Katechis said he prefers a hands-off management approach that allows his employees to basically make their own decisions.
"This is kind of like Survivor," he said. "There is nobody really in charge. Some days it might feel like you are swimming in a shark tank, but, in the end, everyone is held accountable and is responsible for getting the job done. My goal would be for everyone to learn every aspect of this business.
"The people who are most valuable to me are the ones who know the most about the business because it tells me that they aren't going to just compartmentalize and do their own thing. There is an overall thing and that's that we hire people to get things done and do it fast and can handle a great deal of responsibility and be held accountable for it."
"The pirates have taken over the ship. My responsibility is to make sure the pirates still run the ship. Once you've cultivated this group of people who can come up with good ideas and execute and the more people you have that are good, it solves that problem of 'how do I do this' and it gives you the ability to move the ball much faster."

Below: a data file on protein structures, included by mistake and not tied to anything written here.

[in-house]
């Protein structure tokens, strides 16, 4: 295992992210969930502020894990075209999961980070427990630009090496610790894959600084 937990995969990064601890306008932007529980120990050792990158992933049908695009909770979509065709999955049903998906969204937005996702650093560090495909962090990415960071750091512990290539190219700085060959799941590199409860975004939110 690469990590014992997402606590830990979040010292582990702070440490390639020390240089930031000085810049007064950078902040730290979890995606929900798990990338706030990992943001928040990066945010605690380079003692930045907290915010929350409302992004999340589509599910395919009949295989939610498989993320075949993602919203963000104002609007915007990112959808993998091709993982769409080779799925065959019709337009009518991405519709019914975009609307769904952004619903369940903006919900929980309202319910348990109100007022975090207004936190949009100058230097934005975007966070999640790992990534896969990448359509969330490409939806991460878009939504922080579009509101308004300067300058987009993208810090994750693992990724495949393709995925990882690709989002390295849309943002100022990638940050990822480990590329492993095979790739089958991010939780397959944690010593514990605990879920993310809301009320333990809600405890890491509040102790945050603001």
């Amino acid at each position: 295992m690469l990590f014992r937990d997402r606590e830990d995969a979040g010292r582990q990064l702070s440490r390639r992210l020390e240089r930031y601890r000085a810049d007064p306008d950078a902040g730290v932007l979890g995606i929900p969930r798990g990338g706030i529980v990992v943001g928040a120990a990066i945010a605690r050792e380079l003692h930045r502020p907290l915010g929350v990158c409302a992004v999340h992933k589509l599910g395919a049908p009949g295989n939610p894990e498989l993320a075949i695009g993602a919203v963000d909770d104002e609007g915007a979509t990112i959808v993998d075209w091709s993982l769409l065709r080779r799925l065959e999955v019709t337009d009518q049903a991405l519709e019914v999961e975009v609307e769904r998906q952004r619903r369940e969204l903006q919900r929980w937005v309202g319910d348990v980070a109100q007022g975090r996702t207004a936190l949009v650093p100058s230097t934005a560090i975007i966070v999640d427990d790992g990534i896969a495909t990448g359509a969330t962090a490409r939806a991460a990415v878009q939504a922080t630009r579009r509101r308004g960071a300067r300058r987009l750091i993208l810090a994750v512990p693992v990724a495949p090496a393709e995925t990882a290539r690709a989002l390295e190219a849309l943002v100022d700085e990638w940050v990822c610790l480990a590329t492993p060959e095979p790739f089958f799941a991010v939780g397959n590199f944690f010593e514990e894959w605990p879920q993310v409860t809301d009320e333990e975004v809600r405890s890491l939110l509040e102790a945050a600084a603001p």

When asked if he'd ever consider selling the company or getting investors through an initial public offering, Katechis is adamant that he has no interest in selling out.
"I don't have a desire to be the next rich guy," he said. "I think those guys get bored. Doing something that is fulfilling every day, coming in and enjoying it, that's more important to me."
In the meantime, Katechis said he has enjoyed getting to visit Brevard and watch as the North Carolina brewery continues to expand capacity. Fresh off of a three-hour-long bike ride, Katechis recalled his first visit to Brevard around 15 years ago when he came to visit John Felty, a long-time friend.
"I decided to bring my bike with me on that trip and I dipped into Pisgah National Forest to go for a ride and there was something alive in the woods that I'd never experienced before. I fell in love with it," he said.
Over the course of the next 15 years, Katechis came back for vacations, attended some of the various music festivals, and on each visit, he brought his bike, until finally he decided to just begin keeping a bike here.